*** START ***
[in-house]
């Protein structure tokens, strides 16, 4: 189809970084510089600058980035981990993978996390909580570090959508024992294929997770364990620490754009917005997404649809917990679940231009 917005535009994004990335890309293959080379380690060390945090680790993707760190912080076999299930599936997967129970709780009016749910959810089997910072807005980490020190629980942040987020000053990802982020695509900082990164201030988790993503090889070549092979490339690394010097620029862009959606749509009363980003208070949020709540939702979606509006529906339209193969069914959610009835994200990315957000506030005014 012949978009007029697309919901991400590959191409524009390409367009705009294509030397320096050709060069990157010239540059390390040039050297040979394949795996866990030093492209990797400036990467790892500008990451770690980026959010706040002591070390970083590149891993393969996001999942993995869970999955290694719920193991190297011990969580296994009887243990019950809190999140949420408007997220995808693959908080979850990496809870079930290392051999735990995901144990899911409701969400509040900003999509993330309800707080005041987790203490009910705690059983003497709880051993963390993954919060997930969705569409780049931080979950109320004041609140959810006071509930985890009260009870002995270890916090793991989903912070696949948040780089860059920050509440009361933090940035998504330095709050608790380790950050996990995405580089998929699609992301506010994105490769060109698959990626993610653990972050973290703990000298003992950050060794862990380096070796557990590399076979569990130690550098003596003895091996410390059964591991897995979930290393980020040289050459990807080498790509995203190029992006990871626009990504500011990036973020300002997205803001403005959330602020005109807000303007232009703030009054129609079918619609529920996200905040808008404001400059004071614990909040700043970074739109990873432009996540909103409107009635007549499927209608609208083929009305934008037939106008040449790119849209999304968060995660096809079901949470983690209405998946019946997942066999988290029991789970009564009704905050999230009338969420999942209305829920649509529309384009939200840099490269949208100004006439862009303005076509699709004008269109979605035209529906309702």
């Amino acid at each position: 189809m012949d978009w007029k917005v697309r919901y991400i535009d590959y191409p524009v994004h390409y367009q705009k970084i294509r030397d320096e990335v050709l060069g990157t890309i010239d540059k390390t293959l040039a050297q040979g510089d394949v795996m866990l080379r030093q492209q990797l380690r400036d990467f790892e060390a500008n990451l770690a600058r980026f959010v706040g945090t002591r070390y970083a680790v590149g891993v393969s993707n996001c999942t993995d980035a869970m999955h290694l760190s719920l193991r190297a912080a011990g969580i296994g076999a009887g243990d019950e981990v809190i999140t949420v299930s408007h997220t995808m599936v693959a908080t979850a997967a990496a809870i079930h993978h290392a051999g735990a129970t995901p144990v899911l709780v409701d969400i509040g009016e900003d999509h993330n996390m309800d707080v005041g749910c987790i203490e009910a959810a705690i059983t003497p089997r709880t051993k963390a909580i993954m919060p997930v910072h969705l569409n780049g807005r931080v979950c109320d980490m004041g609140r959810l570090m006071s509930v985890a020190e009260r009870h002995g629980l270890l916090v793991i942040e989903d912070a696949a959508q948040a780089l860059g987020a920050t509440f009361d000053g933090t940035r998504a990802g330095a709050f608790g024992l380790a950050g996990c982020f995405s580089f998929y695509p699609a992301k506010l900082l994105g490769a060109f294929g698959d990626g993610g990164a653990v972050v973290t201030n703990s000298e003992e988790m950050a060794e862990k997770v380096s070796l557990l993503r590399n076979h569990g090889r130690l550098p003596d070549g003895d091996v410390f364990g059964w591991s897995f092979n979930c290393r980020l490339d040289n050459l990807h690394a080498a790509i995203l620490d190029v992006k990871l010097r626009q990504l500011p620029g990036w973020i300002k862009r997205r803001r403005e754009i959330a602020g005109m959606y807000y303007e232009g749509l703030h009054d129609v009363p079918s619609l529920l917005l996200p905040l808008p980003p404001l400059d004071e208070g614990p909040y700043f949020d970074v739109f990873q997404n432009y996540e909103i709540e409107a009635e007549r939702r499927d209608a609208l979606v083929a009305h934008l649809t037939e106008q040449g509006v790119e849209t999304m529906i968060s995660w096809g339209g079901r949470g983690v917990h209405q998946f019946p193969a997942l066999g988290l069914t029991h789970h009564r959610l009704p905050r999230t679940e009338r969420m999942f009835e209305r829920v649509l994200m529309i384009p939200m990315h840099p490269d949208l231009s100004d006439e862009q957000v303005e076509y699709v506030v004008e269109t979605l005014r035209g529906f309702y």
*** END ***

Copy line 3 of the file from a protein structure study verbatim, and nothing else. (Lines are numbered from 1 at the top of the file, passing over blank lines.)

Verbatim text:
């Amino acid at each position: 189809m012949d978009w007029k917005v697309r919901y991400i535009d590959y191409p524009v994004h390409y367009q705009k970084i294509r030397d320096e990335v050709l060069g990157t890309i010239d540059k390390t293959l040039a050297q040979g510089d394949v795996m866990l080379r030093q492209q990797l380690r400036d990467f790892e060390a500008n990451l770690a600058r980026f959010v706040g945090t002591r070390y970083a680790v590149g891993v393969s993707n996001c999942t993995d980035a869970m999955h290694l760190s719920l193991r190297a912080a011990g969580i296994g076999a009887g243990d019950e981990v809190i999140t949420v299930s408007h997220t995808m599936v693959a908080t979850a997967a990496a809870i079930h993978h290392a051999g735990a129970t995901p144990v899911l709780v409701d969400i509040g009016e900003d999509h993330n996390m309800d707080v005041g749910c987790i203490e009910a959810a705690i059983t003497p089997r709880t051993k963390a909580i993954m919060p997930v910072h969705l569409n780049g807005r931080v979950c109320d980490m004041g609140r959810l570090m006071s509930v985890a020190e009260r009870h002995g629980l270890l916090v793991i942040e989903d912070a696949a959508q948040a780089l860059g987020a920050t509440f009361d000053g933090t940035r998504a990802g330095a709050f608790g024992l380790a950050g996990c982020f995405s580089f998929y695509p699609a992301k506010l900082l994105g490769a060109f294929g698959d990626g993610g990164a653990v972050v973290t201030n703990s000298e003992e988790m950050a060794e862990k997770v380096s070796l557990l993503r590399n076979h569990g090889r130690l550098p003596d070549g003895d091996v410390f364990g059964w591991s897995f092979n979930c290393r980020l490339d040289n050459l990807h690394a080498a790509i995203l620490d190029v992006k990871l010097r626009q990504l500011p620029g990036w973020i300002k862009r997205r803001r403005e754009i959330a602020g005109m959606y807000y303007e232009g749509l703030h009054d129609v009363p079918s619609l529920l917005l996200p905040l808008p980003p404001l400059d004071e208070g614990p909040y700043f949020d970074v739109f990873q997404n432009y996540e909103i709540e409107a009635e007549r939702r499927d209608a609208l979606v083929a009305h934008l649809t037939e106008q040449g509006v790119e849209t999304m529906i968060s995660w096809g339209g079901r949470g983690v917990h209405q998946f019946p193969a997942l066999g988290l069914t029991h789970h009564r959610l009704p905050r999230t679940e009338r969420m999942f009835e209305r829920v649509l994200m529309i384009p939200m990315h840099p490269d949208l231009s100004d006439e862009q957000v303005e076509y699709v506030v004008e269109t979605l005014r035209g529906f309702y």